WASHINGTON — The New York Times looks at a new inquiry from the Department of Justice into Rep. Michele Bachmann’s presidential campaign, this time trying to determine if the campaign coordinated activities with a super PAC:
In a complaint to the F.E.C. in February, Peter Waldron, a Florida Republican operative hired to enlist evangelical Iowa pastors, described overhearing the president of the super PAC ask Brett O’Donnell, a senior campaign adviser, about radio and TV stations.
In an interview on Thursday, Mr. Waldron said Mr. O’Donnell had replied, “I’ll call you tomorrow.”
Mr. Waldron, who calls himself a whistle-blower, also disclosed an e-mail from [Marcus] Bachmann describing a phone call Mr. Bachmann made to a donor asking for $7,000. In the e-mail, Mr. Bachmann wrote that the donor had agreed to give the money through the super PAC. He concluded: “Praise the Lord!! Thank you Peter for your servant leadership.”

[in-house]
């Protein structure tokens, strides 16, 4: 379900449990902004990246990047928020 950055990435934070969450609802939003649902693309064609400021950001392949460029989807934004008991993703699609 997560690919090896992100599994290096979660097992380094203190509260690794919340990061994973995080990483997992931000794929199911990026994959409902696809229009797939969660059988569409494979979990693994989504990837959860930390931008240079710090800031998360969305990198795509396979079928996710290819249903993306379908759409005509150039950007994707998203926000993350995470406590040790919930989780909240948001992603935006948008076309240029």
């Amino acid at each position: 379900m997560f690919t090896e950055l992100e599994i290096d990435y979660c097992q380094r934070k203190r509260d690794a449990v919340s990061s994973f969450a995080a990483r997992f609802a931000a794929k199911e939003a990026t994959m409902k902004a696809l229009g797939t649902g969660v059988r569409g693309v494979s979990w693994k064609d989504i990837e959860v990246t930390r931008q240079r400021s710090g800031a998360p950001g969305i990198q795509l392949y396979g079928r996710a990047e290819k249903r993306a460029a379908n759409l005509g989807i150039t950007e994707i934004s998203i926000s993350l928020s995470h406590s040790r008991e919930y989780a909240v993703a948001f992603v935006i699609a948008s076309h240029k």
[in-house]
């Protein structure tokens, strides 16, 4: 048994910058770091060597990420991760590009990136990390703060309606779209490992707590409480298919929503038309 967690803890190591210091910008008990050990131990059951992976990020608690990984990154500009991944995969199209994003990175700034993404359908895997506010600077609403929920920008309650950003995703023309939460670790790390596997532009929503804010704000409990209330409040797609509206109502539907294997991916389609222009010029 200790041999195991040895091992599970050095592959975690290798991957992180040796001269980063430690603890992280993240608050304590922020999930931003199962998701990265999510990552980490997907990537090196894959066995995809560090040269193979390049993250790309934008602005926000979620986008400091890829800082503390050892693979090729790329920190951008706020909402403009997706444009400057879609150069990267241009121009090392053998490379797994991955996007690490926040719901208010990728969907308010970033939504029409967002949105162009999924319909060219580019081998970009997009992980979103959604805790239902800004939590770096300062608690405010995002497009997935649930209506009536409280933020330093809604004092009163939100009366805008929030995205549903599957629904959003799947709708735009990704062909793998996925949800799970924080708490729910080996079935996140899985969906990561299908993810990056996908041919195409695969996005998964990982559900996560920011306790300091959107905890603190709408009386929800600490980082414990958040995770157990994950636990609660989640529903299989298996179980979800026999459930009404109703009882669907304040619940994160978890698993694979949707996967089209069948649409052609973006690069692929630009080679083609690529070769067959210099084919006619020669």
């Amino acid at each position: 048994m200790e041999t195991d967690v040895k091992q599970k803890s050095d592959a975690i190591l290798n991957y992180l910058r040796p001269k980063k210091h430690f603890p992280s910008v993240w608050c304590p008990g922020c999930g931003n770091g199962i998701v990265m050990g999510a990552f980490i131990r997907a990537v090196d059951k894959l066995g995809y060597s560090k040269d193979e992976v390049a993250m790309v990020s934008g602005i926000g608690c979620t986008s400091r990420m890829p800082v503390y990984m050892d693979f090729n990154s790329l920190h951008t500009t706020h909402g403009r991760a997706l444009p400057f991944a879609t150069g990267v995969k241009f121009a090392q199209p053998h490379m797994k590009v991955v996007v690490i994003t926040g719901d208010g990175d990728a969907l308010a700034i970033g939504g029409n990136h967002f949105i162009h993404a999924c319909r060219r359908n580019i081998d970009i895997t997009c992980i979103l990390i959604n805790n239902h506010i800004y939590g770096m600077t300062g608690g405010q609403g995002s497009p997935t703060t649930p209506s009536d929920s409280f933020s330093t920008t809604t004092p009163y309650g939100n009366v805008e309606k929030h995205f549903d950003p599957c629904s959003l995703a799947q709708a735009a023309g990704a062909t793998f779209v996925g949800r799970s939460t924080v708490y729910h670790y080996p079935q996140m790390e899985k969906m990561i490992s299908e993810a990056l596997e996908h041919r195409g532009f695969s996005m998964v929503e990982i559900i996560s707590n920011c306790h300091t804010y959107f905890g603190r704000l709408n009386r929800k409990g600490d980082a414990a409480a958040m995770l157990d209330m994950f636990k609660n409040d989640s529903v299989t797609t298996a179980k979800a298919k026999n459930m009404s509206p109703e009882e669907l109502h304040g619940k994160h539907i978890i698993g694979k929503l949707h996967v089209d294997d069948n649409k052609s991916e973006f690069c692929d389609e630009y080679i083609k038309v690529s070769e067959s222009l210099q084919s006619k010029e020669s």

The super PAC, the National Fiscal Conservative PAC, reported the $7,000 donation from the donor, August A. Busch III, in December 2011, according to the Center for Responsive Politics.
Bill Hemrick, the president of the super PAC, said in an interview that he had advised Mr. Bachmann to call Mr. Busch to ask for the donation. He did so, he said, after Mr. Waldron called him first to ask for the money for use by the campaign.
Campaigns are barred from coordinating ad strategy with super PACs, and according to a campaign finance expert quoted in the Times, campaign staff cannot solicit donations for super PACs worth more than $5,000. The DOJ subpoenaed records from the super PAC in question last week.
Waldron’s FEC complaint has spawned a handful of legal and ethical investigations into Bachmann’s presidential campaign. The House Ethics Committee is expected to decide next week if it will investigate whether Bachmann herself broke any ethics rules.
A Bachmann campaign lawyer did not immediately return an email asking for comment.
Devin Henry can be reached at firstname.lastname@example.org.